Hoga to Maumere
When we left Hoga we tried to head south the Loweleba but the wind was a southeasterly and it would have required sailing hard on the wind, something that Always Saturday's owners choose not to do if possible. That is in ocean conditions. So we fell off, and headed further west to Maumere. We discovered that our in the mast furler was getting almost impossible to use so we slipped in a spare set of bearings in Hoga before we left. The new set lasted us 3 days and it became obvious that we had BIG problems with the lower bearing. Maumere is a small city so we went there hoping to diagnose and correct the problem. The sail there was pleasant with a nice 15 knot breeze most of the way until the last 20 miles when we had to motor. At this time of year there is little wind in this part of Indonesia and we had to motor the next day all the way to Maumere maybe about 40 miles.
The next day we disassembled the gooseneck and inspected our lower bearing assembly. The ball bearings had escaped out of their race and were doubled up and impinging on the rotary mechanism. This design is the original in the mast stowaway furler, the first of it's kind and over the last 30 years the aluminum groove supporting the bearings had corroded away leaving them without any real support. After contemplating the problem and gleaning advice from some other savvy sailors I came up with a repair but it would require a skilled machinist and a high quality lathe and drill press. Finding that here in the boonies would be most difficult.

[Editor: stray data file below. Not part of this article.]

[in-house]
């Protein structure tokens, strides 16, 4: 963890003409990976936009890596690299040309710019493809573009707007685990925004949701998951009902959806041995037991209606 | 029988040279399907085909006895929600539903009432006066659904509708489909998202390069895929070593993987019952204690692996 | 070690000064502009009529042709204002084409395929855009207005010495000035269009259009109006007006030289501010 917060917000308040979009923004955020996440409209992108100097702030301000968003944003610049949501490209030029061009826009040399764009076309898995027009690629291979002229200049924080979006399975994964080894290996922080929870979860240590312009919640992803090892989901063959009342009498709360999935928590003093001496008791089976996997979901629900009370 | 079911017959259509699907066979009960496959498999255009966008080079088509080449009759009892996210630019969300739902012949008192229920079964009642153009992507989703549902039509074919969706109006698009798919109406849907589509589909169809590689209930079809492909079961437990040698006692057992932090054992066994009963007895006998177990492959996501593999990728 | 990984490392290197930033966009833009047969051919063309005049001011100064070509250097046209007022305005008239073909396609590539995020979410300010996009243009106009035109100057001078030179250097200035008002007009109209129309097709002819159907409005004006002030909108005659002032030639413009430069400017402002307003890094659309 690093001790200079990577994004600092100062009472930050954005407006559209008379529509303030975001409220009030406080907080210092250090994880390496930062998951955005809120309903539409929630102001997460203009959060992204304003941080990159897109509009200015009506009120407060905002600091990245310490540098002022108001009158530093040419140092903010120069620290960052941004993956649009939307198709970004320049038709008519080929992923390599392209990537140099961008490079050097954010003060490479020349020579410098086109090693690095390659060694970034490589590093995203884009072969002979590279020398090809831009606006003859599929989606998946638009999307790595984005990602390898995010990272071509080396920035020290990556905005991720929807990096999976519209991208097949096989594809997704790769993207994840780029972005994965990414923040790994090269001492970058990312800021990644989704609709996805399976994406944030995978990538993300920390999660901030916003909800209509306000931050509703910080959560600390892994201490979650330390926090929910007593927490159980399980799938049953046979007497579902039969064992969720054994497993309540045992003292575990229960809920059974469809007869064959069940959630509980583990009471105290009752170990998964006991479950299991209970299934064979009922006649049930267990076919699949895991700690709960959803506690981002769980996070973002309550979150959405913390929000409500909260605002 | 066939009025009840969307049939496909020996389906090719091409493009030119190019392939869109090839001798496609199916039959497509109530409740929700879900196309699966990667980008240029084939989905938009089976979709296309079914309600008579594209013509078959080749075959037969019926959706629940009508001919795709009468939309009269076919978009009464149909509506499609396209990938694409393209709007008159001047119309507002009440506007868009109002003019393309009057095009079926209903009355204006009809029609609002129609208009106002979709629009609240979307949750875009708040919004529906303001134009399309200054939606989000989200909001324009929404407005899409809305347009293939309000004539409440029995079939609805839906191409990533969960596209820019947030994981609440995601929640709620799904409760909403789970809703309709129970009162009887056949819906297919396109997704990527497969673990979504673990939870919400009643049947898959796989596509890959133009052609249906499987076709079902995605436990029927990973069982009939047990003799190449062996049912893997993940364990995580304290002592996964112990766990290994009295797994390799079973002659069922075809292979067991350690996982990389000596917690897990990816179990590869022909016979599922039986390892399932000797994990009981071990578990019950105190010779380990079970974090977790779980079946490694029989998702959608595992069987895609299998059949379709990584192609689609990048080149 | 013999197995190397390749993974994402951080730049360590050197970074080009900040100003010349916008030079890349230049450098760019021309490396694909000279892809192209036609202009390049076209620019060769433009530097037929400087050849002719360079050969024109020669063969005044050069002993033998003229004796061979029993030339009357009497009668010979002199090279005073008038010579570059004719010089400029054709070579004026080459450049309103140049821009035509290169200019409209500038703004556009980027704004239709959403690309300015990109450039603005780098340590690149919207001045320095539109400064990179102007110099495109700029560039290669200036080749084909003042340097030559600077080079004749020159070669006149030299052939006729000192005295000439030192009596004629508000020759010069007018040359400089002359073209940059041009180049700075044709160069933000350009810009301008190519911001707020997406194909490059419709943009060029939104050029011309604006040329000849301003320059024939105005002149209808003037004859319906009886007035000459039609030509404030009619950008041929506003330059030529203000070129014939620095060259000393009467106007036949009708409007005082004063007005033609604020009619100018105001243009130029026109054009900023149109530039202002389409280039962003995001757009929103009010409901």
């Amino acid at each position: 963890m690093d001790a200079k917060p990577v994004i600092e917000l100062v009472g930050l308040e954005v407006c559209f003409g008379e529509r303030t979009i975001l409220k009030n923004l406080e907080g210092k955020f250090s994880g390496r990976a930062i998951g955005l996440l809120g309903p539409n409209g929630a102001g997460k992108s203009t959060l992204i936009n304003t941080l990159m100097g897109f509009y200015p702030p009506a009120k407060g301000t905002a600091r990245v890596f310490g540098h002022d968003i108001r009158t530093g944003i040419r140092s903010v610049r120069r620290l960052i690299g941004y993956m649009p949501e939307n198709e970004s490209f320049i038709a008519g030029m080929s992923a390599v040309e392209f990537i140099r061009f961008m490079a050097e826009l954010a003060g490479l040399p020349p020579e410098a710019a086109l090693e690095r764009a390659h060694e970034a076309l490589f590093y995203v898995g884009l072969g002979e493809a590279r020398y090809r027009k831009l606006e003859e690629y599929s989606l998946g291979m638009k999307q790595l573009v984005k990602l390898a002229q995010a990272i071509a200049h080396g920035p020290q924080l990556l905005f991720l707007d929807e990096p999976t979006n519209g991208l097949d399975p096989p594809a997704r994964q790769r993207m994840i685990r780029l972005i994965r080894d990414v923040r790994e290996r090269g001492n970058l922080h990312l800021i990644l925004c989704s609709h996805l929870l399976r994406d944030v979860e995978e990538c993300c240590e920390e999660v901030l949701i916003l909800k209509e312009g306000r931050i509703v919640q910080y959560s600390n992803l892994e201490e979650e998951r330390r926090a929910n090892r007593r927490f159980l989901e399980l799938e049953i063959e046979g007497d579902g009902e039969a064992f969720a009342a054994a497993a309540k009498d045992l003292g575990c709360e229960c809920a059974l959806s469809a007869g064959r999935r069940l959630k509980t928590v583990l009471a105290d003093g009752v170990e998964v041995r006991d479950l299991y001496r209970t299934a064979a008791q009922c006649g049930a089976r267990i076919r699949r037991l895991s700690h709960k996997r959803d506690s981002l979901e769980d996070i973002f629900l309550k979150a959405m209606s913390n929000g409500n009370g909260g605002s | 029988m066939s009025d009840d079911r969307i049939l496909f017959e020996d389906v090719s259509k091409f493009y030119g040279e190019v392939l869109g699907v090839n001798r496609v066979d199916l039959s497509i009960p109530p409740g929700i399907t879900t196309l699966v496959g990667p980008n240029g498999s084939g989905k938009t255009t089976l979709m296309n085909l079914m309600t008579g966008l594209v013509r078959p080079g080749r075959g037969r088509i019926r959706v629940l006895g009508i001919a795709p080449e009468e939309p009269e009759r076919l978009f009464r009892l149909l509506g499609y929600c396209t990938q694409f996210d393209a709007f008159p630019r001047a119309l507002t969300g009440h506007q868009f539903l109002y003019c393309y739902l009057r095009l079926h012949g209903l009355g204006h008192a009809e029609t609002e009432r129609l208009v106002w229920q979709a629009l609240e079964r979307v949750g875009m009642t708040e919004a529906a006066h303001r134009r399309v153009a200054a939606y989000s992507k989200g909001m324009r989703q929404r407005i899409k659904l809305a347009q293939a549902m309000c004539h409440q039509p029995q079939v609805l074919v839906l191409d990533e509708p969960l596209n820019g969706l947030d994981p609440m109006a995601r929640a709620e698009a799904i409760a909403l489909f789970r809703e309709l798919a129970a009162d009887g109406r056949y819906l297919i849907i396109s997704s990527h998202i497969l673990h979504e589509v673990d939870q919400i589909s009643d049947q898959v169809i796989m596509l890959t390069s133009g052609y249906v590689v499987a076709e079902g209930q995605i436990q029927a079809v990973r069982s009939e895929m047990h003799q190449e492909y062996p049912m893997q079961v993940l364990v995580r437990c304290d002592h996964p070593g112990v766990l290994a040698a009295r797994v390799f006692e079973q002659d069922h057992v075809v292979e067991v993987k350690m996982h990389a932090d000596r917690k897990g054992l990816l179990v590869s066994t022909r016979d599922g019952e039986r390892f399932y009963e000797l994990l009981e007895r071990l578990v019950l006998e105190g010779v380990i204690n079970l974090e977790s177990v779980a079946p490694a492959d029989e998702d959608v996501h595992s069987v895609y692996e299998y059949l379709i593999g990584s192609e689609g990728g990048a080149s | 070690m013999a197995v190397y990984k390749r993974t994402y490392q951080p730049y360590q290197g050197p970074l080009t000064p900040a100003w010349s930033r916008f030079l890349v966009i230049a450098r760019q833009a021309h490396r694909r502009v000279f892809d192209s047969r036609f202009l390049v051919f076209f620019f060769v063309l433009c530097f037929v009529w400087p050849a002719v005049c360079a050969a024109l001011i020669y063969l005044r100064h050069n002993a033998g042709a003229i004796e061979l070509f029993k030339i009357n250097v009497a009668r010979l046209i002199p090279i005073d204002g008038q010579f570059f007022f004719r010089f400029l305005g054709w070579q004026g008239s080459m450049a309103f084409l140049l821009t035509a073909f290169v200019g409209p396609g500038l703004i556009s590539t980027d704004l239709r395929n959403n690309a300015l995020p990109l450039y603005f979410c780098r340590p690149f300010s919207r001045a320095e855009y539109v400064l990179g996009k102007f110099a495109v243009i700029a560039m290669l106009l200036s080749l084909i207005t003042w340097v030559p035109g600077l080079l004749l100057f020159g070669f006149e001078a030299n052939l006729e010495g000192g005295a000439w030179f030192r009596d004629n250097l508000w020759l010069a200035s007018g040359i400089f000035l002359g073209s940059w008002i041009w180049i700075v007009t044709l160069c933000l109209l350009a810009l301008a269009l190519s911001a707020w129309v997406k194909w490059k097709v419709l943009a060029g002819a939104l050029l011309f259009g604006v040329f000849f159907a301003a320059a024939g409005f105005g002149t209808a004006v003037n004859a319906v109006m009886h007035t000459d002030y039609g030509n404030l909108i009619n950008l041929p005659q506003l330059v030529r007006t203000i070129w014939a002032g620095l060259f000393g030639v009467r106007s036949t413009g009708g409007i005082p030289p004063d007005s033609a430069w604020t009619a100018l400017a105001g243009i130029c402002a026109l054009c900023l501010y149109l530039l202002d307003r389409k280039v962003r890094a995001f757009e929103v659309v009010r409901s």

The next day Nancy and I went ashore and went into town with a rented car from the resort and a Indonesian who spoke some English. He took us to a junk yard run by a mechanic. We looked around, didn't see any lathe and asked if there were any machinist in the town. We were referred to the local Catholic School where they taught automotive repair to the young students. After almost an hour of discussion and trading information we found that they probably could do the repair but had no access to stainless steel! They recommended the government run school machine shop. There we waited for class to be over to talk to teacher. He saw my mechanical drawing, understood the problem and had a very nicely maintained shop but no stainless steel. We went back to the junk yard and sure enough found a discarded 3 inch diameter ss prop shaft. I bought 10 cm of it and brought the shaft back to the shop to cut and we were in business. It took several trips to oversee the repair but they accurately overdrilled the casting and fabricated a stainless steel bushing that was strong enough to buttress against the casting and reproduce the circular groove for the bearing race. It took some doing to reuse the failed bearings and race but I was able to reassemble the fitting and reinstalled it. New bearings are ordered but the repair is functioning well and may not need to be replaced for many years! Cost for the the machinist.....70 USD including tip! I would guess maybe 10 to 15 hours of work.
During the rebuild we took a tour of the three calderas and their inactive volcanoes in land. Nancy to write about this!
Our next destination should be one of the highlights of the whole trip. We are on our way to see the Komodo Dragons and hope we won't be attacked as we hike in their habitat with a guide.
More to follow!
From the Crew of Always Saturday